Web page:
It's amazing to think that just a few years ago we had no clue about planets around other stars. Now we know of over 300, and we're getting an idea of how they form, where they form, how they behave, and whether there's a chance of any being like home, our home. Not only that, we're learning whether they can form around stars that are different than the Sun: more massive, less massive, hotter, cooler, whatever. And new Spitzer Space Telescope results show that when conditions to form planets are different, the chemistry is different as well.
Artist's view of a planet forming around a cool star. Note the dark disk partially covering the star.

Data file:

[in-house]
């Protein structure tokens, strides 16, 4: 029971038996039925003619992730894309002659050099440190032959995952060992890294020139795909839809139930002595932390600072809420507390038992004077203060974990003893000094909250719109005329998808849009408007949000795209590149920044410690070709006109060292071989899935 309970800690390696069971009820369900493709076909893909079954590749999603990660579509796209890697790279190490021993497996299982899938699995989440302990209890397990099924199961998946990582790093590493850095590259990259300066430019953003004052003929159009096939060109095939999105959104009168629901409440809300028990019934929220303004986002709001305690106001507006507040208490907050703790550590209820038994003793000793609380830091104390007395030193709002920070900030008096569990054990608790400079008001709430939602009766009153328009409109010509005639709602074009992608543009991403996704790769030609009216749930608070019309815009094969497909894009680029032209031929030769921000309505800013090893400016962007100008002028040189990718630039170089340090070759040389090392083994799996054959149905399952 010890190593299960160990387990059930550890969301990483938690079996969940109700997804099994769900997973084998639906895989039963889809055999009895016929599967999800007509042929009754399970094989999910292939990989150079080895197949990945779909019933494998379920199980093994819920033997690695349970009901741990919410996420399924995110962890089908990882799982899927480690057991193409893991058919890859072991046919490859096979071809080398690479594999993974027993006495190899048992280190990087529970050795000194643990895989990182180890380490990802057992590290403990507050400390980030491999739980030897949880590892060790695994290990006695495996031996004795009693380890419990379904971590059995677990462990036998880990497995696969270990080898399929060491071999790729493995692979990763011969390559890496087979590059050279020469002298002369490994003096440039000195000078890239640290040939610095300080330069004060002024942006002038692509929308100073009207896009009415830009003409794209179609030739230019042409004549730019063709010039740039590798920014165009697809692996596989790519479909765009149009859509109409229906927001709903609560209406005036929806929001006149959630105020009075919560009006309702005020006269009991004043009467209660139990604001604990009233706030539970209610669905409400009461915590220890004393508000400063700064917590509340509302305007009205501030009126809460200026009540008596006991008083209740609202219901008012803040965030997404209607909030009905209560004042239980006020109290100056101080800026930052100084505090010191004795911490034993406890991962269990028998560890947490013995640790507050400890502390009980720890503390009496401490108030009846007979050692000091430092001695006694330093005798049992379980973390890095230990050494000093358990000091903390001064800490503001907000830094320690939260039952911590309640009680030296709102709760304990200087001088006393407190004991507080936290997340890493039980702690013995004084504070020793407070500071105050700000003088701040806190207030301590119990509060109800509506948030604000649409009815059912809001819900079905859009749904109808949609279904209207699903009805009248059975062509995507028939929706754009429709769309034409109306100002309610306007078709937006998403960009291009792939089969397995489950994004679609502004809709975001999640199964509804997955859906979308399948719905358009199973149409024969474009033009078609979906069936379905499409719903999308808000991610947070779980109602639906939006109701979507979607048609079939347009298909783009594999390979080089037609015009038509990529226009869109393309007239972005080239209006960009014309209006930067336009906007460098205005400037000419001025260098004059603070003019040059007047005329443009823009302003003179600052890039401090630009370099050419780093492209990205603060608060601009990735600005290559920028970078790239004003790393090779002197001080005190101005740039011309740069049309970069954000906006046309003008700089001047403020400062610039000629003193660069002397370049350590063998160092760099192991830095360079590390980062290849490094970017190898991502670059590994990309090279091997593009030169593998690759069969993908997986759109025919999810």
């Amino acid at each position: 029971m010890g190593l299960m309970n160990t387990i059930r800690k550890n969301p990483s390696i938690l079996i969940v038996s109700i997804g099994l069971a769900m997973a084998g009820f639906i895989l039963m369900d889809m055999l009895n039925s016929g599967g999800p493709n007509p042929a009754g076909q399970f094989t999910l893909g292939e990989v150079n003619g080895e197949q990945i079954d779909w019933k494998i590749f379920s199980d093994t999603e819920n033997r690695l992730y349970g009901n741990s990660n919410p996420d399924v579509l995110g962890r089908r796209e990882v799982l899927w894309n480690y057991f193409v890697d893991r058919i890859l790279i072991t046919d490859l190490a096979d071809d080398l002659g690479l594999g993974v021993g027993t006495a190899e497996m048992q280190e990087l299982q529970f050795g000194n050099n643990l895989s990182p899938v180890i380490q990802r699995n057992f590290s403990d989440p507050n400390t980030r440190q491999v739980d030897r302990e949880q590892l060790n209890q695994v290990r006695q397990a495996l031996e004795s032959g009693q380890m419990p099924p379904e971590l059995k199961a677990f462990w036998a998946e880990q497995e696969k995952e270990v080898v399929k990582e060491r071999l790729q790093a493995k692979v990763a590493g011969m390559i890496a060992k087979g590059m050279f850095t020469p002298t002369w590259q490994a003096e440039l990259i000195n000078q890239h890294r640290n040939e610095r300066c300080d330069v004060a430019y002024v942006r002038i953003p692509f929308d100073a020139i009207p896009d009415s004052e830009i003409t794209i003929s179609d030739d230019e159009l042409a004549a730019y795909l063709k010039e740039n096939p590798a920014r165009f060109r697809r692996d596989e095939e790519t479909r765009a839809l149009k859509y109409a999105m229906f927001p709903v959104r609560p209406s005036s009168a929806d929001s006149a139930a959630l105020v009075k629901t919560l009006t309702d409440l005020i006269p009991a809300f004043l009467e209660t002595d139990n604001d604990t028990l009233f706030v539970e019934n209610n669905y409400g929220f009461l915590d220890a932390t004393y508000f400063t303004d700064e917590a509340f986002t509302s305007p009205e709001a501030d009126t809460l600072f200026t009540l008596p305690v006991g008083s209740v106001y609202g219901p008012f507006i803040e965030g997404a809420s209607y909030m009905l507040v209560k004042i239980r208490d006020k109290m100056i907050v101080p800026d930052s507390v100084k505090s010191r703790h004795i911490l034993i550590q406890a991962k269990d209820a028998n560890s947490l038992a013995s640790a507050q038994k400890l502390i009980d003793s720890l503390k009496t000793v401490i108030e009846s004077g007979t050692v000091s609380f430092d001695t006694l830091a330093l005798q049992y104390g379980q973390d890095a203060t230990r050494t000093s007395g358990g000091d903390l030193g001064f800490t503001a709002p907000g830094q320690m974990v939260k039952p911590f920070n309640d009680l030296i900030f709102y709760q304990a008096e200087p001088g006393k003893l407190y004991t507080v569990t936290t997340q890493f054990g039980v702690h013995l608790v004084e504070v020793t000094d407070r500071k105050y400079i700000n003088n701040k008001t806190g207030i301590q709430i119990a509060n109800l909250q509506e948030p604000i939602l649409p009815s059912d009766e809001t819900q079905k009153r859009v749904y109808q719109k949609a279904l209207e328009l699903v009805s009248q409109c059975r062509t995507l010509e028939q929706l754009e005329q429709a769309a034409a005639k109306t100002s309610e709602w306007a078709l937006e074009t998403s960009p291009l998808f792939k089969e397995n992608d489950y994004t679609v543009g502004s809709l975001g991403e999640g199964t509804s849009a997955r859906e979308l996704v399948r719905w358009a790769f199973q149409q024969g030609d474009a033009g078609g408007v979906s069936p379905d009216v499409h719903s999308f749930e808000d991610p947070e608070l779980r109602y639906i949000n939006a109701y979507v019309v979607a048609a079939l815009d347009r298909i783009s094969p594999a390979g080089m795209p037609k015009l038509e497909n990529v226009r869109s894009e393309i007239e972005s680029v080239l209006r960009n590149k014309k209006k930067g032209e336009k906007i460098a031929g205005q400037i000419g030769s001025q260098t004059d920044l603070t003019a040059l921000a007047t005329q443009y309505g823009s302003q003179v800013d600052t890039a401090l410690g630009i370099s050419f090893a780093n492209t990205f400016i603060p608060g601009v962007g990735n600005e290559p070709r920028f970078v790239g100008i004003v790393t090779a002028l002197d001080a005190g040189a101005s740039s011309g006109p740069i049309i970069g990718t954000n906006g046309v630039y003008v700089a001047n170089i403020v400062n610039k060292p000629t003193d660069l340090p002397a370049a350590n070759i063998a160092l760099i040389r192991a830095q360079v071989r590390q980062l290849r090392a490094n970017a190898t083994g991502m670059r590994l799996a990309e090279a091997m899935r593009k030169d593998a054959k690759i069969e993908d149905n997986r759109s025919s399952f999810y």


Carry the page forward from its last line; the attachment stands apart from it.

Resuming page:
Planets form from disks of rock, metal, and ice surrounding young stars, accreting material much like a snowball rolling down a hill. When they get big enough from random collisions, their gravity takes over, pulling in far more material, and a proper planet can form. During this process, we can point telescopes at the disk, and by breaking the light up into a spectrum -- think of it like a rainbow with thousands of colors instead of just seven -- we get all sorts of diagnostic info about the material, including its composition. Spitzer does this in the infrared, where lots of interesting molecules give off light. And when astronomers observed the disks of material surrounding 44 young stars about as massive of the Sun, and compared them to 17 disks around smaller, cooler stars (all aged between 1 - 3 million years), they found a surprise: cooler star disks showed no indication of the presence of hydrogen cyanide (HCN) around them. Given that HCN is a deadly poison to humans -- not to Godwin myself, but Nazis used it in WWII, and it's on a list of potential chemical weapons -- you might be relieved. However, if you take five of these little guys and let them dance for a while, they'll combine to form adenine, a nucleobase amino acid that is a basic component to life as we know it. That's interesting -- planets that form around such cooler stars will have a different mix of prebiotic chemicals brewing in them. This might make life more difficult to get an initial toehold (or tentacle hold or pseudopod hold), or it may just mean life will take a different path than it did here on Earth 4 billion years ago. We don't know enough to say yet. But what this does mean is that we have to be careful about generalizing our knowledge to different environments. Spitzer observations like this one tell us more and more about these prebiotic materials in cosmic environments, opening the door to understanding how life originates yet another crack. And in a few years the giant James Webb Space Telescope may kick that door wide open: equipped with a mirror 8 times wider than Spitzer's, it will give us vast amounts of data about such organic materials. It may be a long, long time before we know if life exists Out There, but in the meantime there's still much to be learned. Image credits: NASA/JPL-Caltech and NASA/JPL-Caltech/JHU